This is simply not true. There is a lot of literature available on the advantages of growing up multilingual. Try a google search to get started. The CL's recommendation is a very good one as a starting point.

iVillage Member
Registered: 12-20-2007
Thu, 03-27-2008 - 4:02pm

Thanks for your reply, it was very interesting and encouraging, i was discussing it with my husband and we both liked very much your approach to the whole matter, it is possible to be done but it needs discipline and hardwork. wish us luck!!


wish you and your family the best


hala and alex

iVillage Member
Registered: 08-29-2002
Thu, 03-27-2008 - 4:43pm
Good luck! Raising children multilingual is a challenge, but also a lot of fun. My kids are very close to both sides of the family now, which is the most wonderful part of the whole process :-).
iVillage Member
Registered: 03-28-2008
Fri, 03-28-2008 - 10:05am

Hi Hala,


My family is in the same situation as yours.

iVillage Member
Registered: 07-04-2003
Fri, 03-28-2008 - 2:32pm

Welcome to the board, Hala.
I don't have any kids yet, but I am an American living in Finland (my husband is Finnish). I hope that when I have kids, we will do the OPOL with Finnish and English. The schools are set up here that kids start learning a 2nd language at school quite young, so I am assuming my kids will get a 3rd language then. :)

I can't think of any friends doing 3 languages right now, but I know several doing 2. The youngest one I am thinking of was a bit slow and shy to start speaking English with people, but he definitely understood it. Now he is speaking both Finnish and English very well and he's only..almost 4.

Don't give up hope! Just keep going with what you are doing and you're kids will have such an advantage. I wish I had learned a 2nd language at a young age, it would make learning Finnish much easier now (maybe).


iVillage Member
Registered: 01-17-2005
Sat, 04-05-2008 - 6:38am

Do what feels rights for you! Sometimes you can't believe what you read simply because it doesn't feel right...and that's okay! Your son will figure it out; some take longer than others, and in no way will this affect his mental development....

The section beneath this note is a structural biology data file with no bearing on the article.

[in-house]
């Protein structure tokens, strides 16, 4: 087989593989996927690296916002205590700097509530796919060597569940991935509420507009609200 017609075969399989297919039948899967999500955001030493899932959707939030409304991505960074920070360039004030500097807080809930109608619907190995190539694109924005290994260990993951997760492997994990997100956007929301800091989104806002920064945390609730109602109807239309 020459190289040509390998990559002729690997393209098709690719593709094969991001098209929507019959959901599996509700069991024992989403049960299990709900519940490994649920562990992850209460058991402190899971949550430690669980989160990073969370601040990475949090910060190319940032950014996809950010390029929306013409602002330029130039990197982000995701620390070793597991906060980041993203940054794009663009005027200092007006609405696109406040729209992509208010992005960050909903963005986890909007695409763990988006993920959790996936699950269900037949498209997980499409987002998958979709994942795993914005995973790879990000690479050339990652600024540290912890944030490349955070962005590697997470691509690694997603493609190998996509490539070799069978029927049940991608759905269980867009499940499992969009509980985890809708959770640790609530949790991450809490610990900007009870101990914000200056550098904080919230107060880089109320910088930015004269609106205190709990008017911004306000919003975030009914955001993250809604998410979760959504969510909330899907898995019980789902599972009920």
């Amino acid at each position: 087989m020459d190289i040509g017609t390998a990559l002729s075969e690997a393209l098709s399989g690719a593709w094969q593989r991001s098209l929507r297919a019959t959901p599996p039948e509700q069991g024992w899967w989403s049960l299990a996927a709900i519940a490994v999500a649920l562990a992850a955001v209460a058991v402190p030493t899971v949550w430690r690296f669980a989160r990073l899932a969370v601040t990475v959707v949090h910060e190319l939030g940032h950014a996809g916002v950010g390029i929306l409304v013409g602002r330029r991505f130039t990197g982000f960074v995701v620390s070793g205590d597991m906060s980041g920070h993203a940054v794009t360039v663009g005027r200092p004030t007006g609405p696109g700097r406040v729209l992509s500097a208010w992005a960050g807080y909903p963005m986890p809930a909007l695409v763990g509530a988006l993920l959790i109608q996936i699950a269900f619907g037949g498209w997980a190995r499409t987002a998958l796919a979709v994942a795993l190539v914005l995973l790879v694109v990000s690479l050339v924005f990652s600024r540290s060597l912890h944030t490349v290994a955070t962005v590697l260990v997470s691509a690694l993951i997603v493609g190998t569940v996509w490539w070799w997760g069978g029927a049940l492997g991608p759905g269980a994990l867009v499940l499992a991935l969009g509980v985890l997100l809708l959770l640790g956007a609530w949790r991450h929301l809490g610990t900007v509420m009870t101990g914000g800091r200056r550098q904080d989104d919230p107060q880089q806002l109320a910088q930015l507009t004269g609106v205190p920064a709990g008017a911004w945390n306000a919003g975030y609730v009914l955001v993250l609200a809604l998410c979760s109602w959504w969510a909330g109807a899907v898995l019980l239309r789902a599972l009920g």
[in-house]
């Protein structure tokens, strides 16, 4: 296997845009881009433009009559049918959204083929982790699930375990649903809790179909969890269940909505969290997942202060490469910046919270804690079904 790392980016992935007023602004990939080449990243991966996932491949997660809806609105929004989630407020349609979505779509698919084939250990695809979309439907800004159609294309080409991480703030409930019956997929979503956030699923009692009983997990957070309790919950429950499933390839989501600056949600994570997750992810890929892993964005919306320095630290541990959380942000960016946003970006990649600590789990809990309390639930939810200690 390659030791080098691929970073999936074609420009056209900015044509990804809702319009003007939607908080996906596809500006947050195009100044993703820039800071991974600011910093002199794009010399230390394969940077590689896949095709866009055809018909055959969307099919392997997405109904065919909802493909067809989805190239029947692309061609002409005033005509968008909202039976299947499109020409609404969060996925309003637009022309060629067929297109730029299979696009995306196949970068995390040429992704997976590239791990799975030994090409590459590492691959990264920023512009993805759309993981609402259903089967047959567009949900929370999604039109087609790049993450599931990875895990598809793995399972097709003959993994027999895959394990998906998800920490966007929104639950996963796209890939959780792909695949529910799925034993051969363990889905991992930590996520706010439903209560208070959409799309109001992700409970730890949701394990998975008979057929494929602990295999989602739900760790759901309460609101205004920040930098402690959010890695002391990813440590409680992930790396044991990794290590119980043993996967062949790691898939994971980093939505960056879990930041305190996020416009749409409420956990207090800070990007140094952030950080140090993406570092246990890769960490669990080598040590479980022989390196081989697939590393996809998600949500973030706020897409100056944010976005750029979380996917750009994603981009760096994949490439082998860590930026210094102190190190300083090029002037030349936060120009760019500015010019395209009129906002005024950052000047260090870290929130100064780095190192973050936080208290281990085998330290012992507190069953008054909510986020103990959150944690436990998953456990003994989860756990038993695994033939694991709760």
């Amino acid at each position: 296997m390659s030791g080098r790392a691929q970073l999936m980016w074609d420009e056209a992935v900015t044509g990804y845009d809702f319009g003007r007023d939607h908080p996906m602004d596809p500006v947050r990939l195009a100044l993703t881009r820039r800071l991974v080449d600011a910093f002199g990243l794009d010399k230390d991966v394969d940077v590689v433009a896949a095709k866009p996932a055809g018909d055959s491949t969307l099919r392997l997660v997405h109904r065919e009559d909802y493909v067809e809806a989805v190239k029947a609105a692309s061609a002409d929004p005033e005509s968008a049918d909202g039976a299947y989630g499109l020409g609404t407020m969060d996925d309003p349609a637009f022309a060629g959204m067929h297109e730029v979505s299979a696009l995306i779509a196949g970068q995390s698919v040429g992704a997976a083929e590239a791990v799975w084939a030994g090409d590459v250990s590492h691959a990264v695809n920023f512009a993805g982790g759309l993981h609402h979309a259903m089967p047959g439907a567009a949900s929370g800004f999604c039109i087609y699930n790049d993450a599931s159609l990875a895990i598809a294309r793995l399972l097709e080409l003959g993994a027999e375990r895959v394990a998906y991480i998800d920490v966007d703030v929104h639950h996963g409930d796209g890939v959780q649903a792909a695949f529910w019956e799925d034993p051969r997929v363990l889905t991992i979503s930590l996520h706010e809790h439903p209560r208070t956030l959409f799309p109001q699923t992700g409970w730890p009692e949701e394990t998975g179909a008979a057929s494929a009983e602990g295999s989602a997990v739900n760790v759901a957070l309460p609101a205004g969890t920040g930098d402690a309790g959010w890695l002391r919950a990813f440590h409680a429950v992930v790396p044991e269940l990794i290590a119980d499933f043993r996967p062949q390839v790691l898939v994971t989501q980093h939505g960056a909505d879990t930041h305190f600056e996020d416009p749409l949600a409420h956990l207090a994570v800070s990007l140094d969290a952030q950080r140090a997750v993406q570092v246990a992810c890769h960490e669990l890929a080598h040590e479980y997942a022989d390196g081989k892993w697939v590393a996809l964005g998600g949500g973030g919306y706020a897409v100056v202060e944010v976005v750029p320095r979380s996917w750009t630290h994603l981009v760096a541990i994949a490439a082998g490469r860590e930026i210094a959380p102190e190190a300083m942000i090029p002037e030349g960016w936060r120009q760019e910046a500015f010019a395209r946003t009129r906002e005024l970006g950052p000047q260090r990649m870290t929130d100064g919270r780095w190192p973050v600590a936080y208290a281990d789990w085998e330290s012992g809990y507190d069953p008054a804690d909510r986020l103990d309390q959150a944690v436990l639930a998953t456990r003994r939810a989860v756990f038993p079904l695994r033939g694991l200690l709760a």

iVillage Member
Registered: 03-28-2008
Sat, 04-05-2008 - 9:34am

Hi Hala :-))


Don't worry there is nothing wrong with your son and he not confused.. he is still absorbing all the information.. Children absorb for a while then they start getting it out !!


My 3 1/2 year old son speaks Arabic and German (preschool & stepfather) and he also understands English, but doesn't say much in English. He does though understand all 3 languages very well and will follow directions / requests in any of them.. Recently we enrolled him in a German school and I started concentrating more on the English ans he has started responding to me in English.. when he answers in Arabic I repeat what he said in English and he knows I am teaching him.. and he enjoys it...


He likes to play translating.. I say the word in Arabic or English and he tells me the translation in all the other languages.. I don't speak German, just a few words here and there.. but will learn though the school PTA :-)


Children learn languages better when they are younger because their brains are more able to absorb large amounts of information.. and actually they can learn up to 5 languages at a time.. that is what I was told and taught..


Another example is my neice.. she speaks English, French and Arabic (all very fluently.. )


Good luck Hala.. and don't worry he's just 2.. some kids with only one language don't have a large vocabulary at that age...


~K.I.S.S.  Keep It Simple & Serene~

iVillage Member
Registered: 07-04-2003
Sat, 04-05-2008 - 1:15pm
Welcome to the board, Nouni!
That's great that your son loves learning and playing with languages! I hope he keeps it up.